Tiffany & Co. Mary Jane Morgan Chrysanthemum Sterling Plateau, NYC, NY, c. 1879
Spectacular chrysanthemums and dense foliage decorate the undulating exterior of the frame. Robust chrysanthemum blossoms create the feet which rest on oval pads. The interior of the sterling frame, decorated with reeding, conforms to the overall shape as does the original mirror. Underneath, the mirror of this unique creation is supported by a brass plate secured in place with 16 original brass screws. The brass is artistically engraved with Mary Jane Morgan's famous 'MJM' monogram.
Unique and important, this massive plateau was custom made for one of Tiffany's best customers in 1880, Mary Jane Morgan. The auction sale of Mary Jane Morgan's vast and rare collections started on March 3rd, 1886, and lasted for 12 days. Lot 712 was this stupendous plateau which sold in 1886 for $365.00. (1) Knowing how important and valuable these pieces were, Charles Tiffany actively bid on - and purchased many of - the Tiffany & Co. masterpieces in the Morgan sale. (2) We do not know if he bought this plateau.
The pattern number suggests a design date of 1879, a year before the Chrysanthemum pattern was patented by Tiffany & Co. designer and lead silversmith, Charles Grosjean. Mary Jane Morgan owned a large quantity of Chrysanthemum pattern holloware and flatware, so she was purchasing the very first pieces ever made - including this plateau.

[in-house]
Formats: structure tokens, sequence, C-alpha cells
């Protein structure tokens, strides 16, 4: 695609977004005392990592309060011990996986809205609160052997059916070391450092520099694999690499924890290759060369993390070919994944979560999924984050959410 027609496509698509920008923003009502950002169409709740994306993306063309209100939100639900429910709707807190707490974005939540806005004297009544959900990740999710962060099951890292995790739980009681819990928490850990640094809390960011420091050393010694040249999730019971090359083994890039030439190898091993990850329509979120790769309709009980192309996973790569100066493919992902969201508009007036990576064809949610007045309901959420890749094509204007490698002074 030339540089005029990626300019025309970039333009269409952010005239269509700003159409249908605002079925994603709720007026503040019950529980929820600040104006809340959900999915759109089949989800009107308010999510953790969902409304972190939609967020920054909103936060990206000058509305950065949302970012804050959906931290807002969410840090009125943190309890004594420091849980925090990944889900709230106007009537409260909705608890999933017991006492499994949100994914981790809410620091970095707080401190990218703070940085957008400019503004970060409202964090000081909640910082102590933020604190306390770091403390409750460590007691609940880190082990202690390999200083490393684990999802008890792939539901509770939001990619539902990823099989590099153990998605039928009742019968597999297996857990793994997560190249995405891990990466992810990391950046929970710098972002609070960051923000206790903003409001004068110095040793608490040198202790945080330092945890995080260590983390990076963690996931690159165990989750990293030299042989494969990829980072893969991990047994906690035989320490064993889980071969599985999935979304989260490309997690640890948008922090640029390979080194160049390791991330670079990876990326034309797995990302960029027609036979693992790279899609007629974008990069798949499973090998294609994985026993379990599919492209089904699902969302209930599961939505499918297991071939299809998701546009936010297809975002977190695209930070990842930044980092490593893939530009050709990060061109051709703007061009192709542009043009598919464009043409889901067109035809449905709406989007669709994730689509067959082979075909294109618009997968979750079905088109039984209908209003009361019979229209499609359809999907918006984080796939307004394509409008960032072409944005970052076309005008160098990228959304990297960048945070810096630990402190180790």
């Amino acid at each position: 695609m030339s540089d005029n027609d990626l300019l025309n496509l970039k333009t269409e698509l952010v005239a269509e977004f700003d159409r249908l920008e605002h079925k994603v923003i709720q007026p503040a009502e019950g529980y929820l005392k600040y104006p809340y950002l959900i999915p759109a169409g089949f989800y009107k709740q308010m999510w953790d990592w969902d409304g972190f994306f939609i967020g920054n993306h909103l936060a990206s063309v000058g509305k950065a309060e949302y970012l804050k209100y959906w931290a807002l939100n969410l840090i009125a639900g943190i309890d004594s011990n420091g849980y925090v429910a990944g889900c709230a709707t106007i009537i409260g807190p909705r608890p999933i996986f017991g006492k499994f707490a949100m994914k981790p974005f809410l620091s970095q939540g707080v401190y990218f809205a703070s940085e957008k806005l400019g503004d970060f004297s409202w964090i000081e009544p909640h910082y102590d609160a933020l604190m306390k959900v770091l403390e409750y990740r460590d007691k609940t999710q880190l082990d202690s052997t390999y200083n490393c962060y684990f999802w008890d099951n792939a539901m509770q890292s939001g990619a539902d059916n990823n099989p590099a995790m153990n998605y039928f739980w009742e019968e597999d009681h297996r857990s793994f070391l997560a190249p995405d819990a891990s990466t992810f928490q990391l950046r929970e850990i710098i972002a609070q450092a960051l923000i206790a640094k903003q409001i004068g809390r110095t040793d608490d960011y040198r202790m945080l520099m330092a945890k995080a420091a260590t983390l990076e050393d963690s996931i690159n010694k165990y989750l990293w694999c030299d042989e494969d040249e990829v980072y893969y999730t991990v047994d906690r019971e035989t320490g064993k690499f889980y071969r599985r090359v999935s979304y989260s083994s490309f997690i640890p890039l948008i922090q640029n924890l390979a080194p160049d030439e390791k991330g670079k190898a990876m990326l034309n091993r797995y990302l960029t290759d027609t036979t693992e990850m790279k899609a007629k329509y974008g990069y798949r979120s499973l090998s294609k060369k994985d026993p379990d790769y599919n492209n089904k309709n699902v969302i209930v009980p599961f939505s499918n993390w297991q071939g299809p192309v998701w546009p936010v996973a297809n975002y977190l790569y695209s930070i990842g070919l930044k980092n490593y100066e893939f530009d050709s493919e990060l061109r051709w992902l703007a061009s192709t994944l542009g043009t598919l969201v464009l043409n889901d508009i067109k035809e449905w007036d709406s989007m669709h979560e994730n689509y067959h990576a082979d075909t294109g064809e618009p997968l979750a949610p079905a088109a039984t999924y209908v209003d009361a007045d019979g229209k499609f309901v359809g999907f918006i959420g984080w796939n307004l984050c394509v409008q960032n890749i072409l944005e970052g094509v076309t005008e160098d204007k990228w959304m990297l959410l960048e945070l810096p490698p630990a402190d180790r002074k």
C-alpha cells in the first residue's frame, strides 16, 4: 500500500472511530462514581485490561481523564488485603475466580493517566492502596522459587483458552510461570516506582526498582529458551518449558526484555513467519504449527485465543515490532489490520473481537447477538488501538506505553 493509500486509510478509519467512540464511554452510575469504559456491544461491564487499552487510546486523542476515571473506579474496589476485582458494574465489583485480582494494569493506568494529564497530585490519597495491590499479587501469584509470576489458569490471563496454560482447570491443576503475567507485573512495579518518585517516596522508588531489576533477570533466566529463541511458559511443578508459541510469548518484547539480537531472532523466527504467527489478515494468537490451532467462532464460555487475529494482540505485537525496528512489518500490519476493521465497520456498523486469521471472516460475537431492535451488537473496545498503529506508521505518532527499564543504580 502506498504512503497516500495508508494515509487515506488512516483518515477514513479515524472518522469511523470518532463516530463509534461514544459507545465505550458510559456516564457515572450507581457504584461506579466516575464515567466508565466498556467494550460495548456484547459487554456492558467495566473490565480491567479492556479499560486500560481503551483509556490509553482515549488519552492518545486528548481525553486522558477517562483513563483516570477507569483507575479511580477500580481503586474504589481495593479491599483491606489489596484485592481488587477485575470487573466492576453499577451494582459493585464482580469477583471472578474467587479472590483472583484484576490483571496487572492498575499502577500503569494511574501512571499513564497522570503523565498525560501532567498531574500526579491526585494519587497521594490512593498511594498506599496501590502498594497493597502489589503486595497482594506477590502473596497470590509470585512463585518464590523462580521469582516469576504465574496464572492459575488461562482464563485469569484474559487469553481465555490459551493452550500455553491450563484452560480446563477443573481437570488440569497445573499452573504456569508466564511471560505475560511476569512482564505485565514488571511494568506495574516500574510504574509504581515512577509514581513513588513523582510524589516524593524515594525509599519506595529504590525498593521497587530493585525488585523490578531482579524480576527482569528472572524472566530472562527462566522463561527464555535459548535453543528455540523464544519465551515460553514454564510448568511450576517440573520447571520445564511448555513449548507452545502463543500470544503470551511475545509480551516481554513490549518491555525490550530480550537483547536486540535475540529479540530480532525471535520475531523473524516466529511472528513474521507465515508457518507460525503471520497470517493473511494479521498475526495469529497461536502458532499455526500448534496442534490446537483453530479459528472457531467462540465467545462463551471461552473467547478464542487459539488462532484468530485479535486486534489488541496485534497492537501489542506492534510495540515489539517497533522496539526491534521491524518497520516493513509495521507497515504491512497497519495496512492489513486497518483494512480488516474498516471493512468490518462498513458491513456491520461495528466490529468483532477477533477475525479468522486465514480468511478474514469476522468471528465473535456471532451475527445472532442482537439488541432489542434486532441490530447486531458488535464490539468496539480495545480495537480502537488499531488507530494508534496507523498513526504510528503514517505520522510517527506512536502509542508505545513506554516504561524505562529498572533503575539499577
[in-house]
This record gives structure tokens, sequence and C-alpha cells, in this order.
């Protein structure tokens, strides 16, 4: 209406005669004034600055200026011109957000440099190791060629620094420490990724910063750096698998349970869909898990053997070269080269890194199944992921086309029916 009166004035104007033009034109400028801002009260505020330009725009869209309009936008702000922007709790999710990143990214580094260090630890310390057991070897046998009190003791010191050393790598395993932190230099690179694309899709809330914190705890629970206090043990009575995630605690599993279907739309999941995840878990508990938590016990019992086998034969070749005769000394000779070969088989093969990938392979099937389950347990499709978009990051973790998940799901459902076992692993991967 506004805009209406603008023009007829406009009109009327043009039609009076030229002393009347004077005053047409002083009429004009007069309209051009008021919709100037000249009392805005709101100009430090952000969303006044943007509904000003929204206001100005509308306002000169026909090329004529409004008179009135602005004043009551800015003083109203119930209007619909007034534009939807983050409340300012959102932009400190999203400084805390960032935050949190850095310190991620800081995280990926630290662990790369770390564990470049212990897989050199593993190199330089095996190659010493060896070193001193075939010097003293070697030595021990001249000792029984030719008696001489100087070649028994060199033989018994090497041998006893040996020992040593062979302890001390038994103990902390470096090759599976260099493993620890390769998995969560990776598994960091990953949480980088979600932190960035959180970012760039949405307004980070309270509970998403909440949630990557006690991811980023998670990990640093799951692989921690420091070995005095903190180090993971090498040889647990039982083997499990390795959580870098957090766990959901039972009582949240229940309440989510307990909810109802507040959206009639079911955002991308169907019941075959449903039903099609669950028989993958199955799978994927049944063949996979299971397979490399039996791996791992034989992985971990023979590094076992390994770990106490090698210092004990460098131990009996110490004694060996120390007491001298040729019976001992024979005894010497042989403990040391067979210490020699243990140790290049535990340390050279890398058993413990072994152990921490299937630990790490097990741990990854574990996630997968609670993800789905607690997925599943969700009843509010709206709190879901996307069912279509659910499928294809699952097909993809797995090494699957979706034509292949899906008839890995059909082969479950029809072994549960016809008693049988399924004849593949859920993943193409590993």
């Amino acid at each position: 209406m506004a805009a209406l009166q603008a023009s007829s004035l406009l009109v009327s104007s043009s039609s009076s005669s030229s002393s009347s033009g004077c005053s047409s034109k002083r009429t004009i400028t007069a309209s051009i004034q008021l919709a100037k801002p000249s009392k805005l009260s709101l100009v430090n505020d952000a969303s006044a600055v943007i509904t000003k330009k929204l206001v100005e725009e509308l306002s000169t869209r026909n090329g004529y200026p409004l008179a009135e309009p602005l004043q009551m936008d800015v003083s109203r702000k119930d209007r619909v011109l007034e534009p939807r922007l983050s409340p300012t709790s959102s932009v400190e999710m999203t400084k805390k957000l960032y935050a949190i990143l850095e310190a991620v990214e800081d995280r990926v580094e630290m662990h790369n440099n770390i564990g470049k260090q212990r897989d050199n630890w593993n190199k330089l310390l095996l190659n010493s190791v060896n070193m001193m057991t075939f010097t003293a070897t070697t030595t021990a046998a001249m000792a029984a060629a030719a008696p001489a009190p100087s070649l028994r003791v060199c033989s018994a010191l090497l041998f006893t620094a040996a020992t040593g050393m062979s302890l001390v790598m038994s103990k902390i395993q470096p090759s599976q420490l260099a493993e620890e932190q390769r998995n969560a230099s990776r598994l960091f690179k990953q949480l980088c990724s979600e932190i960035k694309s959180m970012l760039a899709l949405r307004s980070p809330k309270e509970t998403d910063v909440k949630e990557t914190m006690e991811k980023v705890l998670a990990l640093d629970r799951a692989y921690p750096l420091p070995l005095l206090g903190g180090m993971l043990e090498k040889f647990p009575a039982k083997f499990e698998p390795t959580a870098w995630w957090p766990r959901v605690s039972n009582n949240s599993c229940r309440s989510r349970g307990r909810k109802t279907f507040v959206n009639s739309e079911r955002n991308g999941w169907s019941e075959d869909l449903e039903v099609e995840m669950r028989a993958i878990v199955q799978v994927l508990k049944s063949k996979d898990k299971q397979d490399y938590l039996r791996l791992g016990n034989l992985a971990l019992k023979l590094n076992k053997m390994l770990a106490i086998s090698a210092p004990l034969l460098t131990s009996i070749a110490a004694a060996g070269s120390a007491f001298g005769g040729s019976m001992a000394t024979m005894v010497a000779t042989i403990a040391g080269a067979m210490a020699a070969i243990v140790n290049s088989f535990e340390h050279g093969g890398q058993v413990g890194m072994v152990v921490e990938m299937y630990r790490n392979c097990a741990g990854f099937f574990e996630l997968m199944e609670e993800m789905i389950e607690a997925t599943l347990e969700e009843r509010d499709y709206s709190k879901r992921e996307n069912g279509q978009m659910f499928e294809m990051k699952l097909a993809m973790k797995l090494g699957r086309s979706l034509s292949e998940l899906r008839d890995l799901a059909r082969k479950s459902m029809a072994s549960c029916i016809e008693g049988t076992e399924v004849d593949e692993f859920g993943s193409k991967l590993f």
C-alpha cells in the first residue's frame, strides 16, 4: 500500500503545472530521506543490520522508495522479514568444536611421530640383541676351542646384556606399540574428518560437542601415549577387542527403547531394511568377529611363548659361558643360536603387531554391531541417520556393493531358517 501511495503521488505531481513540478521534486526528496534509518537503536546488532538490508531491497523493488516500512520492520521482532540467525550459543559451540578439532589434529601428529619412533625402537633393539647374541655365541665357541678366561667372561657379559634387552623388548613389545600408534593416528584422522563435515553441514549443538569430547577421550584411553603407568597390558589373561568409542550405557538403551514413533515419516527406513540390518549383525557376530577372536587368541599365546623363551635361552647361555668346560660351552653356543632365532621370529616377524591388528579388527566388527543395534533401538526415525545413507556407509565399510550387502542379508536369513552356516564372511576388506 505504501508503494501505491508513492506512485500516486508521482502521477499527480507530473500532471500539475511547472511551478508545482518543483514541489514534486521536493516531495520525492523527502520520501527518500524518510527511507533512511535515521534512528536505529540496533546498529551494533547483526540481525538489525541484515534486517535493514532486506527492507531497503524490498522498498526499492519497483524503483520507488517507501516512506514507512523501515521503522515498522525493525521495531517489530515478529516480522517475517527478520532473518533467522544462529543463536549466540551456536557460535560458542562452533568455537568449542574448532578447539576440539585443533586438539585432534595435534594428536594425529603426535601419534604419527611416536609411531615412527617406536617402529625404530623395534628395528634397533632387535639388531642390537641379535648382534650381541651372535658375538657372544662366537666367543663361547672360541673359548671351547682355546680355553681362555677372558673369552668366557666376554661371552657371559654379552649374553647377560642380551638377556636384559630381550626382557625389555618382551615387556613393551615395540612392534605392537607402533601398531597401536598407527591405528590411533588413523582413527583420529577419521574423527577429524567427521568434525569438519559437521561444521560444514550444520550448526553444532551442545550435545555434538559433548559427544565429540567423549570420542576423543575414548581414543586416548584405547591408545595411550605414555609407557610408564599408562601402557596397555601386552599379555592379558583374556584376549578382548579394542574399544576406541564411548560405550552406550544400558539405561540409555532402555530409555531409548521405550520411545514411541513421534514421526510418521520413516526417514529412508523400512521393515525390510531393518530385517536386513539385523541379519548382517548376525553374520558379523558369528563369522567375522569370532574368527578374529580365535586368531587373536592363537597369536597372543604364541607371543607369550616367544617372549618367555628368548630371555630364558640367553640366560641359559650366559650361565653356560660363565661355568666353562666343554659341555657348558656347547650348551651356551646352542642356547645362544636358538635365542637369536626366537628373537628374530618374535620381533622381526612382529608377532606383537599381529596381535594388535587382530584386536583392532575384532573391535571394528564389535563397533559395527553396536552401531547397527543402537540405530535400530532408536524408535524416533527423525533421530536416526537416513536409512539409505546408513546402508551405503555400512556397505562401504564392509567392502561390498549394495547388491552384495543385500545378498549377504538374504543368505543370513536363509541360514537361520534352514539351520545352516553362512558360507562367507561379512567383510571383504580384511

This plateau is one of the finest pieces of Chrysanthemum pattern holloware ever made.
Provenance: Mary Jane Morgan
Literature: Priced Catalogue Of The Art Collection Formed By The Late Mrs. Mary Jane Morgan
This magnificent plateau is marked under one of the pad feet. TIFFANY & Co/ 5632 MAKERS 1650/ STERLING-SILVER/ 925-1000/ M.' It measures 26.5 inches long by 16.5 inches wide by just under 3 inches high and is in excellent antique condition.
Priced Catalogue Of The Art Collection Formed By The Late Mrs. Mary Jane Morgan, (New York: The American Art Galleries, 1886), p.141.
"The Growth of Art Appreciation", The Jeweler's Circular and Horological Review, April 1886, p 71.
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